The next few miles were sort of familiar, since Steve and I had ridden them over Easter weekend, although they looked completely different without the snow-cover. A few nasty hollows would make quick shifting a necessity as the rear wheel was still going down while the front wheel was headed up. Lindy had told a story of falling over last year in one of these particularly steep ones, when she could not shift fast enough. The pavement was rough enough on many of the downhills that I could not fully enjoy the rewards they should have offered for all the climbing. As I climbed one fairly long hill, I saw the wall off to the right ahead and remembered the road from the spring. I had seen it rising above Steve's helmet and was so relieved to see the sign pointing around to the left. So you can imagine my surprise to find a detour sign sending us directly up this monster climb.

Shortly after the detour, we finally received the reward for the 30 mile climb that began the day, with about 20 miles of downhill and flat by a river. Early in the afternoon, I reached Westfield and finally removed my tights and enjoyed a few brief minutes of sunshine, but really missed the fat tires and Softride beam on the tandem immensely as the route headed down a road made of gravel and cement, where the gravel jutted out of the cement in a very attractive, but very rough pattern. I stood throughout this section. The remaining part of the the ride into Connecticut was pleasant and went by quickly. I thought of stopping again for food, but decided to wait, and hoped that maybe Steve was already at the hotel. I reached the hotel just a minute or so behind Jamie and Gerry. The four speed demons had been in for a while and were waiting by the pool. We joined them for a while, but the lack of sun, the cool temperature, and the rumblings in our bellies convinced us to find other activities.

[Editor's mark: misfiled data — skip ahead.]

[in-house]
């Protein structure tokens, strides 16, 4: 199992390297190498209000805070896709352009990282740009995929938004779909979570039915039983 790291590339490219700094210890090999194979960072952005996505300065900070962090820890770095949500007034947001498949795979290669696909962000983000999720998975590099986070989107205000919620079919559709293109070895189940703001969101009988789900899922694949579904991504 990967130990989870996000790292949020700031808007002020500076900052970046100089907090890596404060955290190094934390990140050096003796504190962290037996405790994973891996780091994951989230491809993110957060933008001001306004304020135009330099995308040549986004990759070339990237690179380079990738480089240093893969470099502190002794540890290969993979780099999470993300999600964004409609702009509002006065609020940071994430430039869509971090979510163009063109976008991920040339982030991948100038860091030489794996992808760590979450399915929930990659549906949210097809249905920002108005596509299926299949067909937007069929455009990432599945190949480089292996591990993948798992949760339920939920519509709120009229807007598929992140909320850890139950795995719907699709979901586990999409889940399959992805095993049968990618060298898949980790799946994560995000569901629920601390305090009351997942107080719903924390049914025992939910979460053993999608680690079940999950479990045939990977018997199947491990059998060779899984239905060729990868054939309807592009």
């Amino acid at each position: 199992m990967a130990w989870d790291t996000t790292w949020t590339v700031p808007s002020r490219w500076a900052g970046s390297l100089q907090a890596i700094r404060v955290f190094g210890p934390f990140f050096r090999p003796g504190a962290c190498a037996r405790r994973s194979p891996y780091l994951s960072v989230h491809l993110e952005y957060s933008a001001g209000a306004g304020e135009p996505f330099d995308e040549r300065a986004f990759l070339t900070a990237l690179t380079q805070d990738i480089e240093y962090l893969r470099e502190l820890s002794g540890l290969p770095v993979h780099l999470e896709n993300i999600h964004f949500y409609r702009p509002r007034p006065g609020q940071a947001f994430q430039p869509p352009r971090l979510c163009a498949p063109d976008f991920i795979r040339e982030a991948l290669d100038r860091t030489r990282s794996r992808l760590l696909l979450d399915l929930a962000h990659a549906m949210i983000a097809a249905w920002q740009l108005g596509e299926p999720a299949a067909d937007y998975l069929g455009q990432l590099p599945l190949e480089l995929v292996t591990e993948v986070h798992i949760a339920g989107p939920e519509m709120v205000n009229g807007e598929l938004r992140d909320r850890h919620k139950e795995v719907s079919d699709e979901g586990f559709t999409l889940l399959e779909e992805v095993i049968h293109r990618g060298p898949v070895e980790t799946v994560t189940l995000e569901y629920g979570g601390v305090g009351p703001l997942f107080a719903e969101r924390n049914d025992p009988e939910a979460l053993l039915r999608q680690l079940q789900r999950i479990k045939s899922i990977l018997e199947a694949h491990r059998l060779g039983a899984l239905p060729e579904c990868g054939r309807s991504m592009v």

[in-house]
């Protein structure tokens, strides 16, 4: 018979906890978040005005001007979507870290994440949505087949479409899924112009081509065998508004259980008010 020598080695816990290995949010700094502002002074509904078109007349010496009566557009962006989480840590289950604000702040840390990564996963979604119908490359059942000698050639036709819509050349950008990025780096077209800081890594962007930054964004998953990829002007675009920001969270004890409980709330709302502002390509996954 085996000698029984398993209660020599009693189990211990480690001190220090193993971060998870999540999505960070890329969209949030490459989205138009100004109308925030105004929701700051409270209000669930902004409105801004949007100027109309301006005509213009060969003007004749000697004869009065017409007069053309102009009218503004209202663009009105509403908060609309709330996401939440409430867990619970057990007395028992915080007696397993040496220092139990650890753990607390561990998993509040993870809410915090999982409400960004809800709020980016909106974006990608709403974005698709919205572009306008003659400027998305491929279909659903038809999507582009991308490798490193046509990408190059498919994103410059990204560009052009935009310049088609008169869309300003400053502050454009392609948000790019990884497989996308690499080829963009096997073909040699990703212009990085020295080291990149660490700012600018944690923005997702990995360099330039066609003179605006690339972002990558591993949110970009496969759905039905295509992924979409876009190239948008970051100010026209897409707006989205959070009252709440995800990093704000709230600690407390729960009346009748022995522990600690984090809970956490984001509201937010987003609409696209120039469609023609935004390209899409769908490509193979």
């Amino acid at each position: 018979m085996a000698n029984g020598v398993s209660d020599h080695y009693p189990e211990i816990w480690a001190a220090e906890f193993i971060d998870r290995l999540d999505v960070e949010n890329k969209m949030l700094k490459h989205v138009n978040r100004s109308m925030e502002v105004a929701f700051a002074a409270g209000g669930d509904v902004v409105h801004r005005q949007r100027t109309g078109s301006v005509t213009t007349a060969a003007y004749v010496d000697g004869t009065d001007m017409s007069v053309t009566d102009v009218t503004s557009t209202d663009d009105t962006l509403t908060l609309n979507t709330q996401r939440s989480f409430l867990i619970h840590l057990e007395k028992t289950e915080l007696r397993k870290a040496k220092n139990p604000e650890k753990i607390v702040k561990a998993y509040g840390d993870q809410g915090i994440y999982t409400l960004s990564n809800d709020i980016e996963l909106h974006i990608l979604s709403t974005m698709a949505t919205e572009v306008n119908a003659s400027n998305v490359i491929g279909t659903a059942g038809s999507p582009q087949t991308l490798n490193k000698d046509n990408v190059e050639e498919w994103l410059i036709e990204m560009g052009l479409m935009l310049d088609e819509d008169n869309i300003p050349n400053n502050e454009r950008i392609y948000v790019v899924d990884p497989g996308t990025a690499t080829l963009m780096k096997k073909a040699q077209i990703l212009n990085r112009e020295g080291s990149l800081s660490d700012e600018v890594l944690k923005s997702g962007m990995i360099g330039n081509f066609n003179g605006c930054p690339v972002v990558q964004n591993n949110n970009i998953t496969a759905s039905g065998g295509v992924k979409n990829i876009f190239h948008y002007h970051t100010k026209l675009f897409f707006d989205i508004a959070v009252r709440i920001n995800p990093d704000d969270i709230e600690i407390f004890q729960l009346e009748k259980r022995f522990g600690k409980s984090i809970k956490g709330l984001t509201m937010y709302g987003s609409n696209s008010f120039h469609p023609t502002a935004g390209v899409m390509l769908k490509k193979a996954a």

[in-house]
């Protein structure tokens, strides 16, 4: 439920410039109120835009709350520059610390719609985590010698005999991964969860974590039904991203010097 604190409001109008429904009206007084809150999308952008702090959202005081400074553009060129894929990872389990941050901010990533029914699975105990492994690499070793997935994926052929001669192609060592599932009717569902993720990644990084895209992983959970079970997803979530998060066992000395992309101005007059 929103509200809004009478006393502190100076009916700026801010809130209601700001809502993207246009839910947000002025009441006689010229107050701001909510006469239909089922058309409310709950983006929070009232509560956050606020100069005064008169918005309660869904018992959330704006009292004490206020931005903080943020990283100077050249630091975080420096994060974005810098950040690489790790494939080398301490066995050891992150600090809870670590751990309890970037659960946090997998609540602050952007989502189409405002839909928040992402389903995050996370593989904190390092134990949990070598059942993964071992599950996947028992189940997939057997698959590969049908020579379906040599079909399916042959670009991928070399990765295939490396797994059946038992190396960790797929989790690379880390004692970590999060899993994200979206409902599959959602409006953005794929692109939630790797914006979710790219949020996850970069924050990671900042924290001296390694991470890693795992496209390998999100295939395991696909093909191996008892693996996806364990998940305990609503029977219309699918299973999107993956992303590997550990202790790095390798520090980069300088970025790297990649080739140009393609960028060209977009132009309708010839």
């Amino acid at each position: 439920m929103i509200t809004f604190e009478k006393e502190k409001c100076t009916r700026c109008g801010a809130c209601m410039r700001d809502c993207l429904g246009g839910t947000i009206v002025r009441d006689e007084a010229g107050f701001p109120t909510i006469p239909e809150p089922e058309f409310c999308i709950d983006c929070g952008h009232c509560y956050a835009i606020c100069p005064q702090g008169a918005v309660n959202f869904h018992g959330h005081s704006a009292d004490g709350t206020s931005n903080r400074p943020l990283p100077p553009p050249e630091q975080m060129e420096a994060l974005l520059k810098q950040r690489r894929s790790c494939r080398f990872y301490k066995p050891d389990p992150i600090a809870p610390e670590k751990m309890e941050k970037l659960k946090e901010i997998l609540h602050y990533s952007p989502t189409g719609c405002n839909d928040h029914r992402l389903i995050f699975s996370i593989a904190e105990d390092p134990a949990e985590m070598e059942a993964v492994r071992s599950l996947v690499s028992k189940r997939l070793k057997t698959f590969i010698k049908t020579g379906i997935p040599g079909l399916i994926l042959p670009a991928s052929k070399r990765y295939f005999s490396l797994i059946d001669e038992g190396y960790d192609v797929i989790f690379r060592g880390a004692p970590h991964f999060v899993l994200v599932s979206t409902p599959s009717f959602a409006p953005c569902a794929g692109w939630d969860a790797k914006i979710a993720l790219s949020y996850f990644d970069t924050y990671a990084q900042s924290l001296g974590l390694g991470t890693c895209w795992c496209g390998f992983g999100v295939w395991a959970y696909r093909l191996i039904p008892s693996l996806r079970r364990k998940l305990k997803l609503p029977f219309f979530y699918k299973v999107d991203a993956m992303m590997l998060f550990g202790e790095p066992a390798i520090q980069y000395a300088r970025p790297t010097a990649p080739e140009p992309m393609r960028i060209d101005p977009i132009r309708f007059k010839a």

Steve had not arrived yet, so I showered and munched on Cheetos, and then went off in search of a Laundromat to wash my cycling clothes. (One disadvantage to a cheap motel is no guest laundry facilities.) As I was walking toward the shopping center, I saw Steve driving down the road and flagged him down. I had left a note in the room, and figured he was coming to find me, but in reality, he was lost and was looking for the hotel. I pointed toward the hotel, but then told him of my destination and pointed to an ice cream place where we could have banana splits while the wash was going. My metabolism is still running pretty high from BMB, so I've been eating a lot of ice cream lately. I have to be careful though - the Softride is weight-rated!

After the ice cream appetizer, we grabbed the clean dry clothes and met the rest of the group for a Chinese food dinner. The other 4 riders had not started until 9:30 but had arrived hungry. At dinner a few riders discussed leaving at 6AM, since they wanted to be back early in the afternoon. I thought 8 was a little early myself, but planned to leave then. One of my post BMB goals was to sleep in on weekends, and compared to starting at 4AM, 6 may be sleeping in for some, but not enough for me.